The compilation of pharmacological ideas during the Abbāsid Caliphate : with special reference to a section of 'Al-Hāwī' of Al-Rāzī
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This is a study of the transmission of medical ideas of the ancient world into Arabian medicine. It is concerned with pharmacological ideas in particular, with special reference to al-Ḥāwī (Liber Continens) of al-Rāzī (Rhazes). The First Part of this thesis outlines the medical knowledge of the ancient Mesopotamian (Sumerians, Babylonians and Assyrians), Egyptians, Indians, Persians and Greeks, and the exchanges in the knowledge between them. The Second Part is a view of the translation efforts during the period of the early Abbasid Caliphate, as most foreign medical works were translated during this period by the most celebrated and competent translators in the Arabian world. This part also includes a list of some of the medical works which were translated into Arabic, giving some view of how they were transmitted and came down to the Muslims. The Third Part gives a view of the life of al-Rāzī and the significance of his work in brief. Then it deals with his al-Ḥāwī, an original work written at the end of the ninth century or early tenth century A.D., that is after the translation effort had culminated, showing the kind of impact this movement had on the medical works of Muslims. Then this part examines a section consisting of two chapters of volume I of al-Ḥāwī it examines some foreign influences, especially on drugs. This is followed by the translation of this reference text and the conclusion.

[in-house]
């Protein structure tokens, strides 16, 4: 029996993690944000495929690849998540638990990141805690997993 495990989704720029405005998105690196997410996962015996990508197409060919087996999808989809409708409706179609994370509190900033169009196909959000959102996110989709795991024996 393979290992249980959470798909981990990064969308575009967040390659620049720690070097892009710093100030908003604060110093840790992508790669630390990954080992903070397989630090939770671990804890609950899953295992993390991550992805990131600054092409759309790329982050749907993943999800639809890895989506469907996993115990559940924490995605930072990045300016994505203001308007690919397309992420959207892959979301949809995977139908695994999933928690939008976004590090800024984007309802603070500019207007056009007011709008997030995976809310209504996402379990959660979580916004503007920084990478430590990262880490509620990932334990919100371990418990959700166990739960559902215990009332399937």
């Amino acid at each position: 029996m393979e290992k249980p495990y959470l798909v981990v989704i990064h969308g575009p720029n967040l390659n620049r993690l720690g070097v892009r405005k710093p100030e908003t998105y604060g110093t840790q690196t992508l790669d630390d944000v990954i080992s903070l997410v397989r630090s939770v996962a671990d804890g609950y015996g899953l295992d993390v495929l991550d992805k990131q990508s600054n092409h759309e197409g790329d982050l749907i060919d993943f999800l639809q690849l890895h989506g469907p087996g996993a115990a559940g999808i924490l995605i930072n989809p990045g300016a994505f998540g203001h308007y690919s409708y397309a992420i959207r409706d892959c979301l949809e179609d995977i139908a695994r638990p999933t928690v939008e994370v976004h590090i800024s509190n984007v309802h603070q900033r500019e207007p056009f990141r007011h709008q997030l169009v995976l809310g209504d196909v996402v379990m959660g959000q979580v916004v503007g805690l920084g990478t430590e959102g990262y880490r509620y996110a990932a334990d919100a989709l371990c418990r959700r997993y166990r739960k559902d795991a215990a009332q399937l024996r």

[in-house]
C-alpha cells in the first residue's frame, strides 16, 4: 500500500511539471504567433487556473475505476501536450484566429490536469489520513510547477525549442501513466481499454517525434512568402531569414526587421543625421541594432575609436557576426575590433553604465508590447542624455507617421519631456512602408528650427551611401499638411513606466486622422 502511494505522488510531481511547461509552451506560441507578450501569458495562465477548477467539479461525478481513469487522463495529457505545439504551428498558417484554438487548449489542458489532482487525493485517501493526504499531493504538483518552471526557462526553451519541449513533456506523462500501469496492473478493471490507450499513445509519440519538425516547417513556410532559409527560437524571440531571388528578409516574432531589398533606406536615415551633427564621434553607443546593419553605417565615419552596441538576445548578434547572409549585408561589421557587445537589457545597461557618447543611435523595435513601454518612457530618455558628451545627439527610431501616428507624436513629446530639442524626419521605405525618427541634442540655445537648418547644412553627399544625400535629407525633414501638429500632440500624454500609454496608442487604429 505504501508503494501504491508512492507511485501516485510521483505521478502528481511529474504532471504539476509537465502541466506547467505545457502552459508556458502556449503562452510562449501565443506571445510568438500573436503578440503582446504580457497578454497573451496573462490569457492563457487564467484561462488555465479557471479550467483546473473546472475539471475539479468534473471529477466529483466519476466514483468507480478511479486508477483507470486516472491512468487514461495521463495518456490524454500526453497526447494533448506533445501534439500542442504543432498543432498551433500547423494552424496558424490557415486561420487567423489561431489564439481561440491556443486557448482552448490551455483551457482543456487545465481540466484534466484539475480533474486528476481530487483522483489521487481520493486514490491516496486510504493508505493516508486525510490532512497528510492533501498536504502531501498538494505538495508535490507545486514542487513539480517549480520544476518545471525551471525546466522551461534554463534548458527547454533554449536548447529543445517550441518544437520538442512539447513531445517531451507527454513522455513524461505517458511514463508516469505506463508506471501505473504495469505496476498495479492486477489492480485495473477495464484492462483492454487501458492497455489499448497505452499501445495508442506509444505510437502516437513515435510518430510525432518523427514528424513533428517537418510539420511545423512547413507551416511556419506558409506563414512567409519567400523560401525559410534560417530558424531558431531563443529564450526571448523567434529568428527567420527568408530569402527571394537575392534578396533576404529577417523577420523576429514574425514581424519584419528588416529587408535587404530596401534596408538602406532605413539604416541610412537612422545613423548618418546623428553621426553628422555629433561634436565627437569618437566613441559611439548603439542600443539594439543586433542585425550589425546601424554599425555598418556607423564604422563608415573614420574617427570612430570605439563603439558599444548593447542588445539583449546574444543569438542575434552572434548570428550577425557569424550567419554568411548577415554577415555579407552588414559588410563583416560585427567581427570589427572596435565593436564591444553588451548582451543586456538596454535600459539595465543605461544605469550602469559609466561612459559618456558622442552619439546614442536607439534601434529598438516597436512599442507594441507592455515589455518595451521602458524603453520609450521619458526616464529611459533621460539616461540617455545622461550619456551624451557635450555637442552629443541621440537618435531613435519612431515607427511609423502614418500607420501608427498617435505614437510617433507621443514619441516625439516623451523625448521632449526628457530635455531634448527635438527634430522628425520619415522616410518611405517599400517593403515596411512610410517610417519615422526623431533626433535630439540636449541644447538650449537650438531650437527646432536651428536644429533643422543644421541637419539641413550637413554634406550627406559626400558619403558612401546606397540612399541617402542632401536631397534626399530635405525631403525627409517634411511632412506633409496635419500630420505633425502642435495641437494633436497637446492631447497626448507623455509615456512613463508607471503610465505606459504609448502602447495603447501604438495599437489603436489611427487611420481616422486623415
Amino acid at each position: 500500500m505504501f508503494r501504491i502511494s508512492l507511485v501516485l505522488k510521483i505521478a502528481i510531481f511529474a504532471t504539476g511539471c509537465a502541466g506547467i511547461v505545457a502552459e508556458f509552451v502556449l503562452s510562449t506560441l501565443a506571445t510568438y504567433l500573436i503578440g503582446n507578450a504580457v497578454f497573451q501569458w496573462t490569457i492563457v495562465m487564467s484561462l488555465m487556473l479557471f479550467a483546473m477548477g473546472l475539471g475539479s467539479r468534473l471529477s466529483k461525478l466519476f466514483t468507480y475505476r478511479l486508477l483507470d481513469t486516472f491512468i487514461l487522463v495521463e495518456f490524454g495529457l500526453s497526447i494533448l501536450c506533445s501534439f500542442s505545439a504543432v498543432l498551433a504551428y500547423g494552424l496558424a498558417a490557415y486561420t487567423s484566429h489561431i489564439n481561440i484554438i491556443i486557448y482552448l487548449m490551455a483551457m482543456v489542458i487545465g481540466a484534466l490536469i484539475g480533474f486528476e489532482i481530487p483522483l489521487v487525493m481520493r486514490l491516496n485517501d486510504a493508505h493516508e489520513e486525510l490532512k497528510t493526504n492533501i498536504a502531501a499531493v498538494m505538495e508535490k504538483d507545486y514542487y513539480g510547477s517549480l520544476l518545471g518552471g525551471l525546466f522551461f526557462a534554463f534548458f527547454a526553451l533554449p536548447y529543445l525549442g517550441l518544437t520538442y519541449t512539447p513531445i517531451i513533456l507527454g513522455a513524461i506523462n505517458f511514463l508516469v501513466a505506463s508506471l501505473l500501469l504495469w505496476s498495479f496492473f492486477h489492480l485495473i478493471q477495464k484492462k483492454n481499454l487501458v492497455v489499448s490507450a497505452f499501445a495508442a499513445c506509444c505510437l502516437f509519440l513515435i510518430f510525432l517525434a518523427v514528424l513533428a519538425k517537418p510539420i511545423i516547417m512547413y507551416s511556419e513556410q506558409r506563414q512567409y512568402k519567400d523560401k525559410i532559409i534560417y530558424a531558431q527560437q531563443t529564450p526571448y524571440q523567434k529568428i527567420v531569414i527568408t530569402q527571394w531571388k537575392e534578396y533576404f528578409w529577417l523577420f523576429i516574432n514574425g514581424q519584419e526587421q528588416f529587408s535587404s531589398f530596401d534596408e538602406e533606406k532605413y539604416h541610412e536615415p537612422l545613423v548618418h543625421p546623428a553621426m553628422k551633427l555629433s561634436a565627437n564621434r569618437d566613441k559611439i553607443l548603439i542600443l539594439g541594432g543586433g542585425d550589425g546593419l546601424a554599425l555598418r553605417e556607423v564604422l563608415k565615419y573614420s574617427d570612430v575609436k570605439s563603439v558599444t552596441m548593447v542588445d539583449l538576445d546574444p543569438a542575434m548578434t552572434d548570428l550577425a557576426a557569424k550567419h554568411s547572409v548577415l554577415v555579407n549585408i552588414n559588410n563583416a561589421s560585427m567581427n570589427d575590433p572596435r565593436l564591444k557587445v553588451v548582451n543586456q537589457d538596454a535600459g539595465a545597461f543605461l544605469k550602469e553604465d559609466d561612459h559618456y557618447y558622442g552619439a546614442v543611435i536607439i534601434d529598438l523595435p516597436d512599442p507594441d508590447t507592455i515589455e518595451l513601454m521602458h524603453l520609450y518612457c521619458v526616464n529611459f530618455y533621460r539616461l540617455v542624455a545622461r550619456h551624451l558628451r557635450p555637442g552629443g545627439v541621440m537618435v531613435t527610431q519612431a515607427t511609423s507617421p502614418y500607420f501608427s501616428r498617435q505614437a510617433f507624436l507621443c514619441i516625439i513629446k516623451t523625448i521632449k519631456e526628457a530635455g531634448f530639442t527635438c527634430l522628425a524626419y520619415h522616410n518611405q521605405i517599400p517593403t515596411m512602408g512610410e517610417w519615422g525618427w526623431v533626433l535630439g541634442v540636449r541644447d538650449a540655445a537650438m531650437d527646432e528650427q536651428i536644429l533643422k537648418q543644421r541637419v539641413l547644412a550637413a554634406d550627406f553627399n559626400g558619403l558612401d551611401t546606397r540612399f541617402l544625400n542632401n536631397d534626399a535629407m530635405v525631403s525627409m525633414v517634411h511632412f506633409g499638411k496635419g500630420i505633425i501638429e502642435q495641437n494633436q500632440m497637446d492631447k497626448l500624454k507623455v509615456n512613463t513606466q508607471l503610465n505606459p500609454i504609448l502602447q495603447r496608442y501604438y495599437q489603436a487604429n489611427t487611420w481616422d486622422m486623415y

Thesis, MPhil Master of Philosophy
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